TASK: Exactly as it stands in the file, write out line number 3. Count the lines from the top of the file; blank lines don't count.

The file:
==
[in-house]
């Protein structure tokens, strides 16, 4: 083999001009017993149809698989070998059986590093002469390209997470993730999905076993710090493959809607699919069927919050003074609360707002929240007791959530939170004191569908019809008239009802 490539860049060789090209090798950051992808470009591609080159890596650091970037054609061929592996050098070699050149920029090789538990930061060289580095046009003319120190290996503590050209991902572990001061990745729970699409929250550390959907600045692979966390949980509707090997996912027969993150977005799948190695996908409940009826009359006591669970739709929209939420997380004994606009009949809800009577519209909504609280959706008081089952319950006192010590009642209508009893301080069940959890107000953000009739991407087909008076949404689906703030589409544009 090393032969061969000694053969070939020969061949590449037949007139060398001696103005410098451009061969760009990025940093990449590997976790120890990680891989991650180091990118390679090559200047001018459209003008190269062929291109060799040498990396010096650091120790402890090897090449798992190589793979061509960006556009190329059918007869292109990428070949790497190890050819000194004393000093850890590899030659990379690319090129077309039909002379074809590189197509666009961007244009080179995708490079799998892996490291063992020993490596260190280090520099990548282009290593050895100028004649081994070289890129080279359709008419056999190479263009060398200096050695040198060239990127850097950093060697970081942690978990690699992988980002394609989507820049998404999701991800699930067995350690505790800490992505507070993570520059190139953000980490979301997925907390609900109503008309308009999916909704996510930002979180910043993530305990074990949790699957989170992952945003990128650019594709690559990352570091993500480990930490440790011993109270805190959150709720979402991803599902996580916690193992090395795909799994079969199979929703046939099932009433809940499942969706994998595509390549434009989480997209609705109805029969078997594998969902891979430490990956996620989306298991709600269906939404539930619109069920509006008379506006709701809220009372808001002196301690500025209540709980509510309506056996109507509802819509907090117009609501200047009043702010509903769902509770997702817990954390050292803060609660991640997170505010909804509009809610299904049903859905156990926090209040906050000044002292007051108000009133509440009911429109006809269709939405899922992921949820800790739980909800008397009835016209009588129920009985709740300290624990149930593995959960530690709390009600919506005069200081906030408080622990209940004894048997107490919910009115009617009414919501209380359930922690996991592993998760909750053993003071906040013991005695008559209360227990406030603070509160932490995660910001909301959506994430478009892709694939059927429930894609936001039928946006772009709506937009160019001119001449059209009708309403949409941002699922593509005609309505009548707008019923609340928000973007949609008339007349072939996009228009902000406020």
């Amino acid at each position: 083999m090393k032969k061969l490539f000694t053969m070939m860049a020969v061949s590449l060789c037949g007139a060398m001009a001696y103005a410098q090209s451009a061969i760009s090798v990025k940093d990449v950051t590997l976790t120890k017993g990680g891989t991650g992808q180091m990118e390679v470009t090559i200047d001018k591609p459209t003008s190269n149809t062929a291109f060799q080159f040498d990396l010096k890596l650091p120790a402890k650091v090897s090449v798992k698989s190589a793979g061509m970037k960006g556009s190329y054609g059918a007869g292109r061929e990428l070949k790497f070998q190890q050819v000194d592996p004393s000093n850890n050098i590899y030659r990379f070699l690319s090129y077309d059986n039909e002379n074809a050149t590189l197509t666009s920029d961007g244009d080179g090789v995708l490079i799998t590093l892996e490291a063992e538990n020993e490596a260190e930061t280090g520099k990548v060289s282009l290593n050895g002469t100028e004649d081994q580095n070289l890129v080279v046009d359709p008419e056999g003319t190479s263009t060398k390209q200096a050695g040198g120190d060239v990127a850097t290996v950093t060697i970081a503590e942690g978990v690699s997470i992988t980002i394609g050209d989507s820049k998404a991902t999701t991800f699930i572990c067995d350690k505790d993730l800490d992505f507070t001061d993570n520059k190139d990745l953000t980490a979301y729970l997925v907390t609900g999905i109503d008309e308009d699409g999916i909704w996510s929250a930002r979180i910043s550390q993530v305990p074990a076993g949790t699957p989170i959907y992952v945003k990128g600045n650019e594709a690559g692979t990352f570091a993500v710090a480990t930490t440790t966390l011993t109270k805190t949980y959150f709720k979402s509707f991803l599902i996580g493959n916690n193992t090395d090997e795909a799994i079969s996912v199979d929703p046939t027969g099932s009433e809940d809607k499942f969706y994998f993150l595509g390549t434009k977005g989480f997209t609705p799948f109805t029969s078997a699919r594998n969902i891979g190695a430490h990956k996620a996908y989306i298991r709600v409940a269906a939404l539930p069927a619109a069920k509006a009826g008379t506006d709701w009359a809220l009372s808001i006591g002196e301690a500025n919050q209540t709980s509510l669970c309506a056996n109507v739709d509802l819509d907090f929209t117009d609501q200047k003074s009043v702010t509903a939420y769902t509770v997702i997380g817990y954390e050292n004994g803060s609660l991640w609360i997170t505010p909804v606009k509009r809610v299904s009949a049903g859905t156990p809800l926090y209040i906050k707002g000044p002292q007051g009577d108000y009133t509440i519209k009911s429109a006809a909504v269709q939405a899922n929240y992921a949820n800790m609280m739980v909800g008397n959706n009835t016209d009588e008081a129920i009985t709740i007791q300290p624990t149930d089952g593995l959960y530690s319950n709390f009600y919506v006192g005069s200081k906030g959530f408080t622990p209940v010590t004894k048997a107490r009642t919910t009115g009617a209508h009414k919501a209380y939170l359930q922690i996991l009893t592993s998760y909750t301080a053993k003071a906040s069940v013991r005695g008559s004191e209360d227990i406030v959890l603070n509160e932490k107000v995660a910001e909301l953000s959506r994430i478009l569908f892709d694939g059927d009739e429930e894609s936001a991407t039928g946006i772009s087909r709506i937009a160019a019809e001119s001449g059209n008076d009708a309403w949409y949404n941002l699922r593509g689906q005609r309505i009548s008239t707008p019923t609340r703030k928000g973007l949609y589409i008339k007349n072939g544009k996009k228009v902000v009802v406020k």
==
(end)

């Amino acid at each position: 083999m090393k032969k061969l490539f000694t053969m070939m860049a020969v061949s590449l060789c037949g007139a060398m001009a001696y103005a410098q090209s451009a061969i760009s090798v990025k940093d990449v950051t590997l976790t120890k017993g990680g891989t991650g992808q180091m990118e390679v470009t090559i200047d001018k591609p459209t003008s190269n149809t062929a291109f060799q080159f040498d990396l010096k890596l650091p120790a402890k650091v090897s090449v798992k698989s190589a793979g061509m970037k960006g556009s190329y054609g059918a007869g292109r061929e990428l070949k790497f070998q190890q050819v000194d592996p004393s000093n850890n050098i590899y030659r990379f070699l690319s090129y077309d059986n039909e002379n074809a050149t590189l197509t666009s920029d961007g244009d080179g090789v995708l490079i799998t590093l892996e490291a063992e538990n020993e490596a260190e930061t280090g520099k990548v060289s282009l290593n050895g002469t100028e004649d081994q580095n070289l890129v080279v046009d359709p008419e056999g003319t190479s263009t060398k390209q200096a050695g040198g120190d060239v990127a850097t290996v950093t060697i970081a503590e942690g978990v690699s997470i992988t980002i394609g050209d989507s820049k998404a991902t999701t991800f699930i572990c067995d350690k505790d993730l800490d992505f507070t001061d993570n520059k190139d990745l953000t980490a979301y729970l997925v907390t609900g999905i109503d008309e308009d699409g999916i909704w996510s929250a930002r979180i910043s550390q993530v305990p074990a076993g949790t699957p989170i959907y992952v945003k990128g600045n650019e594709a690559g692979t990352f570091a993500v710090a480990t930490t440790t966390l011993t109270k805190t949980y959150f709720k979402s509707f991803l599902i996580g493959n916690n193992t090395d090997e795909a799994i079969s996912v199979d929703p046939t027969g099932s009433e809940d809607k499942f969706y994998f993150l595509g390549t434009k977005g989480f997209t609705p799948f109805t029969s078997a699919r594998n969902i891979g190695a430490h990956k996620a996908y989306i298991r709600v409940a269906a939404l539930p069927a619109a069920k509006a009826g008379t506006d709701w009359a809220l009372s808001i006591g002196e301690a500025n919050q209540t709980s509510l669970c309506a056996n109507v739709d509802l819509d907090f929209t117009d609501q200047k003074s009043v702010t509903a939420y769902t509770v997702i997380g817990y954390e050292n004994g803060s609660l991640w609360i997170t505010p909804v606009k509009r809610v299904s009949a049903g859905t156990p809800l926090y209040i906050k707002g000044p002292q007051g009577d108000y009133t509440i519209k009911s429109a006809a909504v269709q939405a899922n929240y992921a949820n800790m609280m739980v909800g008397n959706n009835t016209d009588e008081a129920i009985t709740i007791q300290p624990t149930d089952g593995l959960y530690s319950n709390f009600y919506v006192g005069s200081k906030g959530f408080t622990p209940v010590t004894k048997a107490r009642t919910t009115g009617a209508h009414k919501a209380y939170l359930q922690i996991l009893t592993s998760y909750t301080a053993k003071a906040s069940v013991r005695g008559s004191e209360d227990i406030v959890l603070n509160e932490k107000v995660a910001e909301l953000s959506r994430i478009l569908f892709d694939g059927d009739e429930e894609s936001a991407t039928g946006i772009s087909r709506i937009a160019a019809e001119s001449g059209n008076d009708a309403w949409y949404n941002l699922r593509g689906q005609r309505i009548s008239t707008p019923t609340r703030k928000g973007l949609y589409i008339k007349n072939g544009k996009k228009v902000v009802v406020k």